Proceedings of The Physiological Society
University of Oxford (2011) Proc Physiol Soc 23, PC88
Do physiological time delays provide the reason for intermittent, visual-manual control?
C. van de Kamp1, I. D. Loram1
1. IRM, Manchester Metropolitan University, Manchester, United Kingdom.
It has been almost exclusively assumed that a continuous paradigm from engineering control theory is most suitable in explaining sustained control of human movements. However, recently, it has been shown that controlling an unstable load serially ballistically through intermittent taps applied to a joystick is natural and more effective than using continuous hand contact (Loram et al., 2011). Furthermore, it was found that, when maximizing positional control, participants adopted a Median Tapping Interval (MTI) of 0.450 (0.2 iqr) s which corresponds to two taps/s. However, the physiological basis of this interval is unknown. Here we studied whether the MTI is determined by intrinsic physiological factors (such as the feedback time delay) or by external load dependent factors such as the complexity (order) or stability of the load being controlled. In ten different conditions ten participants, using a joystick, controlled the position of a dot (representing the position of a virtual load running in real time) on an oscilloscope for 200s. Participants were asked to keep the load position close to the centre of the screen by keeping either continuous or intermittent contact with the joystick. In eight trials the joystick position modulated the acceleration of the load (2nd order) whereas in the remaining two trials it specified the velocity of the load (1st order). Within the 2nd order load conditions we varied the stability of the load by changing what might be thought of as the passive stabilization (85% vs 20%) of the gravitational moment acting on an inverted pendulum. In the six 2nd order 85% stabilized load conditions the transfer of joystick position (control force applied to the load) was delayed for: 0, 125, or 250 ms. MTI were calculated from the joystick movements and compared by ANOVAs. MTI were found to increase significantly with increasing levels of artificially added delay. When there was no added delay, the median duration between taps was 0.375 (0.13 iqr)s which corresponds to two-three taps per second. When we added a delay 125 ms we found a MTI of 0.450 (0.18)s (two taps/s) and when participants had to deal with delays of 250 ms the MTI increased up to 0.550 (0.28)s (< two taps/s). No effects of load stability or load order were found. Increasing the time delays resulted in slower tapping rates. Since we can exclude other factors such as load complexity (order) and unstable time constants (stability) we conclude that the (intrinsic) time delay is the physiological factor determining the best intermittent interval. In engineering, intermittent controllers (cf. Gawthrop et al., 2011)) were designed to deal with (long) time delays which are problematic for a continuous control model. These intermittent control models for machines provide a new physiological paradigm for understanding sustained control of posture and movement in man.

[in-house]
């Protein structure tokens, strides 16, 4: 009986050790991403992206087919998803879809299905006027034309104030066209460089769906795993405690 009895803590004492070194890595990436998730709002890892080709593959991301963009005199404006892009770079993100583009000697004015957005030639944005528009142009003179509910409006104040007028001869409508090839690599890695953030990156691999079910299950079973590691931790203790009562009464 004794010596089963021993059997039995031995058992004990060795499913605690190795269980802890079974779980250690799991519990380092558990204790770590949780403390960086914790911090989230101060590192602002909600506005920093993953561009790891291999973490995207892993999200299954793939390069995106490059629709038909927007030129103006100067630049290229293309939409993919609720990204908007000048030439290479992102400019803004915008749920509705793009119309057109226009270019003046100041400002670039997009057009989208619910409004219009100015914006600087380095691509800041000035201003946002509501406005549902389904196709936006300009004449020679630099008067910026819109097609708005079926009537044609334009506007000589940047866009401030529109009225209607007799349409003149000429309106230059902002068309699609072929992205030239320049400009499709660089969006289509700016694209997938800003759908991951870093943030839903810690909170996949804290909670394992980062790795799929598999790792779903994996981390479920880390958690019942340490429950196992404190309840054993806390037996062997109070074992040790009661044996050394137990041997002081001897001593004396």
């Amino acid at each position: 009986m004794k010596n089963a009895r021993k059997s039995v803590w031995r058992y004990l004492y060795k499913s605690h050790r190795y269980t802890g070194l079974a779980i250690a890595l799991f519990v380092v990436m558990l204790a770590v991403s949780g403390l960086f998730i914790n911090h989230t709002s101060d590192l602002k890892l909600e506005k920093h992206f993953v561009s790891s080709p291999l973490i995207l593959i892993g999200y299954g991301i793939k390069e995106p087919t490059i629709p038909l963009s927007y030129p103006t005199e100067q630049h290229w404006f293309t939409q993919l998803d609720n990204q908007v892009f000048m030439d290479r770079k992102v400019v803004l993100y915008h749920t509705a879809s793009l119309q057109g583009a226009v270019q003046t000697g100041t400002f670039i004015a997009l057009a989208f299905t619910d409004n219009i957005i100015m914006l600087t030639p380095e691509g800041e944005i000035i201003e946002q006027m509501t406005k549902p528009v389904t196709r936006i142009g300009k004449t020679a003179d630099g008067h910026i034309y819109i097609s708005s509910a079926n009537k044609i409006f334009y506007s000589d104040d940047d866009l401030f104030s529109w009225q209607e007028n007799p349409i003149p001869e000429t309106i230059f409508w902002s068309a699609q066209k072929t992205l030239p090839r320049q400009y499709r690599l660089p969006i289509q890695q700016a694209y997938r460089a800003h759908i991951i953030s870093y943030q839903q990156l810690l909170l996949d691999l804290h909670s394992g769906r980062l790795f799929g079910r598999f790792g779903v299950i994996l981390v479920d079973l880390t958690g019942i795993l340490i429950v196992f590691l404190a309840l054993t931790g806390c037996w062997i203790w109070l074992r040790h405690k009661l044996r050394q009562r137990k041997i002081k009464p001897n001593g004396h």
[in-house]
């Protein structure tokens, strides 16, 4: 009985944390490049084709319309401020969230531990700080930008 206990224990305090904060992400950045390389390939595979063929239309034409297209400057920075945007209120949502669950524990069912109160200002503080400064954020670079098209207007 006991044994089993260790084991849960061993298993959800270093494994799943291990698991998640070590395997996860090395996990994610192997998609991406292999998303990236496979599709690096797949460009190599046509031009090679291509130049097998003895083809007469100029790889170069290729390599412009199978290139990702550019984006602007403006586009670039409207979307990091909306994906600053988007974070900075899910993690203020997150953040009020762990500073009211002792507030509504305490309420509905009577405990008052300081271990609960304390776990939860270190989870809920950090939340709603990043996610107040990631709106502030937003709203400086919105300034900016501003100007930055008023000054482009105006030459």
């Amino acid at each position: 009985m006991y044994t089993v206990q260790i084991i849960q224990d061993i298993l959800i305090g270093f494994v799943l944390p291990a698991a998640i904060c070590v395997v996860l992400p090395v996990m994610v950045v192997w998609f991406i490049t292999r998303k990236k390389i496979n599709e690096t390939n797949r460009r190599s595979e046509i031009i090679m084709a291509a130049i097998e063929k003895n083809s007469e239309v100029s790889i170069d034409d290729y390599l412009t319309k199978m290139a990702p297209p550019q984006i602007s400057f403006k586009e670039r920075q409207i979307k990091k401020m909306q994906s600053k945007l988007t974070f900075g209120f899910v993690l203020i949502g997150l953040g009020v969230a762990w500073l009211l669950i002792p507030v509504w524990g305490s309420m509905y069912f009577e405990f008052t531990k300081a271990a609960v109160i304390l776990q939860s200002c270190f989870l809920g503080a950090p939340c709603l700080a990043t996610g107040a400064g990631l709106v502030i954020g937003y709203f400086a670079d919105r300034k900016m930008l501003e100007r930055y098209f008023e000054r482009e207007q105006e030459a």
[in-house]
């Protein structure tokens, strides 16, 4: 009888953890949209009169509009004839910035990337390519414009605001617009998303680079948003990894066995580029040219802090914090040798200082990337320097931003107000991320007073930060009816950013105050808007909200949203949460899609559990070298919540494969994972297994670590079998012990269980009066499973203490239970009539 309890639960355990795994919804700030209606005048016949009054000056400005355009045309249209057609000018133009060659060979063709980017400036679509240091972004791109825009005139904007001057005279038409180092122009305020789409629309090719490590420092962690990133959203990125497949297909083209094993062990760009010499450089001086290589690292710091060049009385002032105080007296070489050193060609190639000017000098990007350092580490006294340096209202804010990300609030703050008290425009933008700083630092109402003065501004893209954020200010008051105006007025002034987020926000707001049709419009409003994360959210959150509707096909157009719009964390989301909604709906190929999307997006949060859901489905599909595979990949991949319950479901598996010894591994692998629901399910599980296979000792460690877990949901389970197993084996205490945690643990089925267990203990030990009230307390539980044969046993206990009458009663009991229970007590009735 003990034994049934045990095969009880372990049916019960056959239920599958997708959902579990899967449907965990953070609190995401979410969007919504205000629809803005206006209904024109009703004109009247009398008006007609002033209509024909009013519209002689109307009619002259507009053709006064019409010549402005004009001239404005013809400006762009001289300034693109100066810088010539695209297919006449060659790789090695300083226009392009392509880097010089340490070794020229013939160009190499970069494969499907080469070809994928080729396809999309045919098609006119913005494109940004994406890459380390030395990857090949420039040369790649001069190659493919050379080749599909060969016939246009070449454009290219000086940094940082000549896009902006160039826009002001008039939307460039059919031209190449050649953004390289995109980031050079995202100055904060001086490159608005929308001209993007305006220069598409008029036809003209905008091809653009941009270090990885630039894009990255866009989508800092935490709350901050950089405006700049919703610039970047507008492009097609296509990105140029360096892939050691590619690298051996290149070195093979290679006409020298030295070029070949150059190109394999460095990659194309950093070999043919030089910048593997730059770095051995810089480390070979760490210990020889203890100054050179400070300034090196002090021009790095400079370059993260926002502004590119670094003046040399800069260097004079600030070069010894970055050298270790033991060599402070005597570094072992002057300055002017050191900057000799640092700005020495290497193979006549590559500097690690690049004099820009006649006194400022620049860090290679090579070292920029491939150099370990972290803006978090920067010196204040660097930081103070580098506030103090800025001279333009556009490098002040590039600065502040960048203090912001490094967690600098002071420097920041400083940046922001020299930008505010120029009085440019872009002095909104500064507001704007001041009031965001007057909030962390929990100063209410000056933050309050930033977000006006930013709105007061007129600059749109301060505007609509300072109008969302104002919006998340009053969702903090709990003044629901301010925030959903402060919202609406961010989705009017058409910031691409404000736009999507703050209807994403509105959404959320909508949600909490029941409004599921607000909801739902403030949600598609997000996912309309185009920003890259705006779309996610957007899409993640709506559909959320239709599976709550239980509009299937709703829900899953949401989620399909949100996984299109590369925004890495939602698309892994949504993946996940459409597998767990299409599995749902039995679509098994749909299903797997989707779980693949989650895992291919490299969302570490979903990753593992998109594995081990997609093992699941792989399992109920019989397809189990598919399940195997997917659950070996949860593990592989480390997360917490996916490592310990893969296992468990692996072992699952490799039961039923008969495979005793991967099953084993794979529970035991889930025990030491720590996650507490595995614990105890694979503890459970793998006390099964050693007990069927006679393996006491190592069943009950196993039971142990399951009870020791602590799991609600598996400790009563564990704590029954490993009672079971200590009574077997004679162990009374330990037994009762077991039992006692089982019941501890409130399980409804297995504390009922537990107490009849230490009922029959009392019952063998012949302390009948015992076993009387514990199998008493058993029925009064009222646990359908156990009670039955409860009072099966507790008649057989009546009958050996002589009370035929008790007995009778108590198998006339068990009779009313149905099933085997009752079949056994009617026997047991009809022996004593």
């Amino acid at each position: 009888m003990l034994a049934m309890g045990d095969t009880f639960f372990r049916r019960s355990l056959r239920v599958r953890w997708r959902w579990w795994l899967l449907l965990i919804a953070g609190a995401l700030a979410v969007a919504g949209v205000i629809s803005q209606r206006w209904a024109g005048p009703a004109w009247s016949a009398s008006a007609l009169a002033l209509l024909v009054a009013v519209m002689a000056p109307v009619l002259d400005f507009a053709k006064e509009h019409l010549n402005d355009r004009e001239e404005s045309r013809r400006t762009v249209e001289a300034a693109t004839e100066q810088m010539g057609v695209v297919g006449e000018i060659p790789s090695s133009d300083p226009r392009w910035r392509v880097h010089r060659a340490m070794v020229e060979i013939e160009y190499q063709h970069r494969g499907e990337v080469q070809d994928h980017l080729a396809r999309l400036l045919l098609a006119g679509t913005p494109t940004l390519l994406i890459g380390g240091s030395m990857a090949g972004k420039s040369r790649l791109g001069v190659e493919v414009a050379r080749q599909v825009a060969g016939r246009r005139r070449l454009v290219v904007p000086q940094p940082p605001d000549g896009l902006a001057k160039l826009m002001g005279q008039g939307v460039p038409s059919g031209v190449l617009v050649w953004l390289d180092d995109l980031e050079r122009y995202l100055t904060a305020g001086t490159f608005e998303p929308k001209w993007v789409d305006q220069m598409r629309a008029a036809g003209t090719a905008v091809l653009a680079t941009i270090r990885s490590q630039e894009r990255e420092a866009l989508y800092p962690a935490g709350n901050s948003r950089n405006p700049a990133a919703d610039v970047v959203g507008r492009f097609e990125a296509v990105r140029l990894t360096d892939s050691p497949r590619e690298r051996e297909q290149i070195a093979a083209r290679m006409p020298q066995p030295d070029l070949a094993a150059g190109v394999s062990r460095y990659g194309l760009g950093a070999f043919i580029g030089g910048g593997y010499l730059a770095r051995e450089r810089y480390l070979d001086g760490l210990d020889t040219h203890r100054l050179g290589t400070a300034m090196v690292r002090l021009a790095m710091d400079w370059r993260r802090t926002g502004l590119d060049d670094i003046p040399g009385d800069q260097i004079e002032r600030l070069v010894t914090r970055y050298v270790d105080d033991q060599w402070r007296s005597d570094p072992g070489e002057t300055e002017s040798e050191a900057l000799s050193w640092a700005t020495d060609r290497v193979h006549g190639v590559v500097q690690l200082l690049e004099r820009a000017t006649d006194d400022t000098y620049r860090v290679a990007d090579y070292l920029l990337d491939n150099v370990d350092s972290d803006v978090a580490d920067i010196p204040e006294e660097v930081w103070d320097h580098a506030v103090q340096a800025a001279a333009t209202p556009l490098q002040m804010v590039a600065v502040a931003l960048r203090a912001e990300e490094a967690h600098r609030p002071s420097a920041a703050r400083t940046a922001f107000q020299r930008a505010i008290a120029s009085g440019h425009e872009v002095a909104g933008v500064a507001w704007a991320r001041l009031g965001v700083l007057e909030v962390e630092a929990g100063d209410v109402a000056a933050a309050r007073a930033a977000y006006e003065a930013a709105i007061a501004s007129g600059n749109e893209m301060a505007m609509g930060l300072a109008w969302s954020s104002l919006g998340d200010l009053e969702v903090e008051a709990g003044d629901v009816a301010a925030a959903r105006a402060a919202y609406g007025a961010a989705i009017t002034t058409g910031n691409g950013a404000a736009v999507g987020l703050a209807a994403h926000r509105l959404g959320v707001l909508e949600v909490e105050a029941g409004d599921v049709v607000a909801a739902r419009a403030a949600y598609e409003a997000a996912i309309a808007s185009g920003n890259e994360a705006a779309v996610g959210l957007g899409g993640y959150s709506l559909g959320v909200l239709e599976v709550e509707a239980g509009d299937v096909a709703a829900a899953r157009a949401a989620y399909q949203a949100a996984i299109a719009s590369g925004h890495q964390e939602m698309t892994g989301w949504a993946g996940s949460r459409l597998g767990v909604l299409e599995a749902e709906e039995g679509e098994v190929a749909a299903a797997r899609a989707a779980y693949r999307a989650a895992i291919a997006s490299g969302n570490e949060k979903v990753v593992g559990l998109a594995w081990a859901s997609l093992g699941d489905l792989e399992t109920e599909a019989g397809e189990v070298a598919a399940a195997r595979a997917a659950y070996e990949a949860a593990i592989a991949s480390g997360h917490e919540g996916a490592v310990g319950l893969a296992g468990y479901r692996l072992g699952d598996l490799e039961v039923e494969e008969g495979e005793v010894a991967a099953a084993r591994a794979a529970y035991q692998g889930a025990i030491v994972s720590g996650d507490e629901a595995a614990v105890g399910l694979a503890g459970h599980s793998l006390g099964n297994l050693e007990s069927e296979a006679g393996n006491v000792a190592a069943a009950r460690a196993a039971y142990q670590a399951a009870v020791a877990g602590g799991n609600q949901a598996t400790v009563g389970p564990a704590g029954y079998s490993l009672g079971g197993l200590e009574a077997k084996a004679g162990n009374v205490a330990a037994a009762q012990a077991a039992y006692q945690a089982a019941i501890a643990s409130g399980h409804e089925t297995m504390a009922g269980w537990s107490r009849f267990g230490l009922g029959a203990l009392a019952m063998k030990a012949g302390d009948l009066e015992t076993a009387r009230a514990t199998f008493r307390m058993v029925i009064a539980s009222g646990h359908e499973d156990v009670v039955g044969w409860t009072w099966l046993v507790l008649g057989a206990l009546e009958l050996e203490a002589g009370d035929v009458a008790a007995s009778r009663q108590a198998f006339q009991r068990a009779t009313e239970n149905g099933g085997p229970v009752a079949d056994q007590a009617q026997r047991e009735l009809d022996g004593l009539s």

Where applicable, experiments conform with Society ethical requirements